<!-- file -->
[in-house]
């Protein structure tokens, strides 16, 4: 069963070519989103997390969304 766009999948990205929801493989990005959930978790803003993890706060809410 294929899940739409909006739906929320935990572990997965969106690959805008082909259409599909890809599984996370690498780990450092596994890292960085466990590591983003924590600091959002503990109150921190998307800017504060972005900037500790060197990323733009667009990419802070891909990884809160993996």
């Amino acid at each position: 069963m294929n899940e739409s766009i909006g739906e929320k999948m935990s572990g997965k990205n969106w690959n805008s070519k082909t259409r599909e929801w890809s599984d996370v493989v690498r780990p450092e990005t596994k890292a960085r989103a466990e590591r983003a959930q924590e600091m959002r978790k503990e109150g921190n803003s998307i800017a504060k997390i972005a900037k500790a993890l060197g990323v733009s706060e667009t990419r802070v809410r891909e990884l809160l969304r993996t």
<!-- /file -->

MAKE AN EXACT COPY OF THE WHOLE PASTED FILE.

[in-house]
């Protein structure tokens, strides 16, 4: 069963070519989103997390969304 766009999948990205929801493989990005959930978790803003993890706060809410 294929899940739409909006739906929320935990572990997965969106690959805008082909259409599909890809599984996370690498780990450092596994890292960085466990590591983003924590600091959002503990109150921190998307800017504060972005900037500790060197990323733009667009990419802070891909990884809160993996």
């Amino acid at each position: 069963m294929n899940e739409s766009i909006g739906e929320k999948m935990s572990g997965k990205n969106w690959n805008s070519k082909t259409r599909e929801w890809s599984d996370v493989v690498r780990p450092e990005t596994k890292a960085r989103a466990e590591r983003a959930q924590e600091m959002r978790k503990e109150g921190n803003s998307i800017a504060k997390i972005a900037k500790a993890l060197g990323v733009s706060e667009t990419r802070v809410r891909e990884l809160l969304r993996t």